Time management in an organisation is probably better considered “engaging appropriately with your work, people and processes” which, for a manager, is putting the power to get things done where it makes the most sense – which is often directly into the hands of staff. This also means the time between the problems as they emerge (usually in QI and QIII) and decisions and actions to resolve them is radically reduced – people solve their own problems as they see them. In other words, this means making sure that the things that need to be done are being done by the right person – which may not be you at all! We are talking about delegation and problem solving.
We will be devoting a whole lesson on delegation later. This topic is more about the problems that take up yours and your staff time, and it includes other people’s problems that find their way onto your plate.
QIII are usually ‘tensions’ – things that are either distracting staff from their work or getting in the way of their work. A tension is simply the difference between what is and what could be – or what we’d prefer it to be. Rather than being negative, such ‘tensions’ represent opportunities to improve something – a process, system, or even a person! And they are also opportunities to prevent bad things happening so a manager needs to listen for these tensions and encourage people to raise them.
Many of the tensions staff bring up really do undermine their ability to perform their work, and require an organisation change to resolve. We have devoted an entire series of courses on ‘Managing Change’ and ‘Continuous Improvement’, so won’t dive too deeply here.
To help you manage your workload, prioritise all these tensions and projects to resolve them by setting up a reliable and collaborative process for capturing them so they don’t just pile up on your ‘To Do’ list. It could be as simple as adding a small section to your Team communication board or book, whiteboard or Intranet (i.e. Sharepoint) – you get the picture. Keep it simple, refer to it in your staff meetings and huddles. Engage staff in being part of the solution as a member of the team tasked with coming up with the improvement.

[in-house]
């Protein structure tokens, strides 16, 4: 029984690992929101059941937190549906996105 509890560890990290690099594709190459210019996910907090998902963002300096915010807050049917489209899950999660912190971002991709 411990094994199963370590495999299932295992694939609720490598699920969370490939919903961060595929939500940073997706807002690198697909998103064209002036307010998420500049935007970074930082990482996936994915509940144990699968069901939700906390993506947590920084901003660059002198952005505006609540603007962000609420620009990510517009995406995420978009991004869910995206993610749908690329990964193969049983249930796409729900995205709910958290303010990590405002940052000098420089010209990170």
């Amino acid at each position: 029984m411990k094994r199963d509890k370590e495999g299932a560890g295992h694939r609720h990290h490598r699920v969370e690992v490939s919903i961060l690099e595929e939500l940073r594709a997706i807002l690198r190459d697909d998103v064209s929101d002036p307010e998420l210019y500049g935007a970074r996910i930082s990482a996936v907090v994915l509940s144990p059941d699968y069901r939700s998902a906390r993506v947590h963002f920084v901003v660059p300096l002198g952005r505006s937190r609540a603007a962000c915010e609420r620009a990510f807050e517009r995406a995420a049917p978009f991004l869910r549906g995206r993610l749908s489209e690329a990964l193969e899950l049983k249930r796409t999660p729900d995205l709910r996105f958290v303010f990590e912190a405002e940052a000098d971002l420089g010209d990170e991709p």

Then there are the many issues that fall into QIII that really would be handled by others if you weren’t there to handle it for them – but you are – and for the longest time, you have!! Do any of these sound familiar? A staff member comes to you because they have an issue with another staff member, or can’t find something, or need to change their roster for a party they have just been invited to. or, some other problem they are experiencing and want your to sort out for them… Are there any other such examples in your list of things?
These can be the monkeys in the monkey game. Let me explain. They bring their problems to you expecting you to solve them. As they leave you, you notice that you have one more thing to do! They have successful off-loaded the monkey from their back, onto yours. To manage your own load, you need to keep your eye on the monkey and make sure it remains on their back and does not sneak onto yours!
Good managers do this by taking these opportunities to develop and empower others. They are able to listen, encourage and coach others to resolve their own issues so they can deal with these when ever they crop up again without having to rely on you to be there all the time.
The key in each case is to listen for what the tension is. Is the tension a problem that only you can solve or is it something that, with support, they can resolve themselves? Ask them what they think they’d do if you were not around. Encourage them to develop their ideas and find a solution that they can then test with action.
The critical skill here is coaching. For more ideas on some powerful coaching questions, click on the article in resources: “These 7 Questions will change how you lead forever.”